As you may have heard over the past few weeks, coordinated tripartite attacks from the US, France and Britain have taken place in the outskirts of Damascus. In this tired seven year war, it’s often quite easy to lose track of who is fighting who and whom supports whom in the quagmire of rhetoric, accusations and generalisations. In this piece, I will be examining this war from a sectarian point of view, so buckle in for some rhetoric, accusations and generalisations..
It’s important to first know who is in the fight and why they are fighting. Put simply, it is the current regime vying to defend its existence against a plethora of rebel groups, some of whom like or dislike each other more than the regime. The current regime is the Syrian branch of the Arab Socialist Ba’ath Party, which claims to follow the tradition of Ba’athism (Arabic for ‘Renaissance’), however, it is often argued that it is a corruption of the ideology and many have begun to label the regime as neo-Ba’athist. Simply put, the main tenets of political Ba’athism are Arab unification, Arab nationalism, Social and Economic progressiveness, one-party rule and secularism. It is the latter two tenets that have fueled the fire of rebellion and led to the current conflict we see in the Middle East.
It is the forced secularisation and the unwillingness to accept political pluralism established by the current regime that rebel groups use as their justification. They accuse their secular minded government of being the enemy of Allah, and of punishing devout citizens. Those who are seen as being too religiously minded are put on watchlists, as sheikhs and imams are under strict government surveillance, and wearing the hijab is frowned upon in the public sector. Islamist rebellions have been happening in Syria since the ‘70s ever since Bashar’s own father Hafez Al Assad implemented a constitution which omitted the requirement that the president of Syria must be a muslim. Many see this action as a response to the fact that Assad family are of Alawite origins, a little known about sect whom many mainstream sunnis do not consider to be muslim.
Ultimately, what once began as hopeful protests that reached every segment of society inspiring hope for a more pluralistic future has degenerated into a matter of pure sectarianism. Here’s a basic break down of the many parties involved:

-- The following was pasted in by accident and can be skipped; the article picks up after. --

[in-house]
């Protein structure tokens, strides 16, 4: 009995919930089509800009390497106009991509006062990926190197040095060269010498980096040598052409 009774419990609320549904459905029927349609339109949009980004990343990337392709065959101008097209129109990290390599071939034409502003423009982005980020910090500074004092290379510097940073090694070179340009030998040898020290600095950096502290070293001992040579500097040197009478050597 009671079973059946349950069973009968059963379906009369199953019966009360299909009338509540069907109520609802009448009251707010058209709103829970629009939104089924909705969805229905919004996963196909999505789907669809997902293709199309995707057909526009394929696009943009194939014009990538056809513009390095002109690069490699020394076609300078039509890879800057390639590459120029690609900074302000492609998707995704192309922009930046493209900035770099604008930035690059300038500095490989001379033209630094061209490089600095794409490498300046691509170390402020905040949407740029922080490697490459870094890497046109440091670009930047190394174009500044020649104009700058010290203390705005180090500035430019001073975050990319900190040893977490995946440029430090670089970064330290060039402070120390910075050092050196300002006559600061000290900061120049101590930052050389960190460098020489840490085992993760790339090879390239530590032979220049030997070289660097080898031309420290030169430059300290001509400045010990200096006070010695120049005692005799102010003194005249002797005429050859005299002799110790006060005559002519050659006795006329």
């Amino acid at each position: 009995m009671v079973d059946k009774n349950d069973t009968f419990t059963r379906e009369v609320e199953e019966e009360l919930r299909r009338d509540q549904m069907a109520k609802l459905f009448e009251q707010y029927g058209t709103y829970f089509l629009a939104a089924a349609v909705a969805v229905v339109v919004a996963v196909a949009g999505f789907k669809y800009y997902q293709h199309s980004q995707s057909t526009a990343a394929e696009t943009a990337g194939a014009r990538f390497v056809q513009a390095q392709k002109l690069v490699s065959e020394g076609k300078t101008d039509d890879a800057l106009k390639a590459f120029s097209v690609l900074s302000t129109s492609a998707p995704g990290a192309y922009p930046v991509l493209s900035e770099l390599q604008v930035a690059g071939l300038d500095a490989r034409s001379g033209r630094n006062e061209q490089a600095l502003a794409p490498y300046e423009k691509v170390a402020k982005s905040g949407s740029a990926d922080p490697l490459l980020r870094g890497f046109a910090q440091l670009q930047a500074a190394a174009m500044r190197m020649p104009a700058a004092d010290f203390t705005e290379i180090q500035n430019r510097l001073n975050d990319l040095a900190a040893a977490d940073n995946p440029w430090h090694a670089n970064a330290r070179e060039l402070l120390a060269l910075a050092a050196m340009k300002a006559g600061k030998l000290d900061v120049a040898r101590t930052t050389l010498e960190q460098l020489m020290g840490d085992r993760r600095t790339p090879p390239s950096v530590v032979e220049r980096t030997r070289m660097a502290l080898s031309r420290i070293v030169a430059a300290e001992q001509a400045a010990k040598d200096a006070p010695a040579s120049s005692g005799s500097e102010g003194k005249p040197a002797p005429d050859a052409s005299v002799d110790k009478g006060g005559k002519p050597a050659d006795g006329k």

Sunni Muslims: Generally support the rebellion. View Assad as having oppressed Sunni Islamist movements and view his secularisation of Syria as being forced and specifically targeting them. View his rule as disenfranchising, the majority Sunni population generally favour democratic reforms as they are the vast majority of the population and thus are set to benefit from them the most. There is great diversity in the groups they support, with the most radical supporting ISIS, Islamists supporting the various Islamic rebel groups such as Jaysh Al-Islam (Arabic for ‘the army of Islam’), and non-sectarian moderates supporting what is left of the Free Syrian Army.
Christians: Have been an oppressed minority in the region for centuries and this has been recently exacerbated with the emergence of ISIS and other jihadist organisations. They have often had to rely on rulers for protection. Support Assad for his perceived role as the bulwark against political Islam. Their position is viewed as begrudgingly supporting the government for its secular protections.
Alawites and Shiites: Despite not being considered a denomination of Islam by mainstream Sunnis, Alawites, the sect that the ruling Assad family hails from, has developed a strong affiliation with the Shia power of Iran and it’s Shia proxy in nearby Lebanon. Like the Christians, they fear retaliation by the Sunni majority if Assad loses power. They are traditionally the bulk of Assad’s support base and see Iran and Russia as their allies.
The Kurds: A distinct ethno-linguistic group that have traditionally been victims of campaigns of forced Arabisation and cultural genocide. Seek to establish cultural autonomy at the very least, are anti-Assad and also do not get along with many of the other rebel groups as their rebellion is mostly ethnic based, as opposed to religiously or politically motivated.
It is important to remember this is by no means a comprehensive guide of the war. No article of this word count could accomplish that. It is also important to note that many other actors and stakeholders have been left out, such as the Druze and Assyrian minorities, and mentions of external actors have been kept to a minimum. However, hopefully this informs you just enough to begin to make up your own views on the war.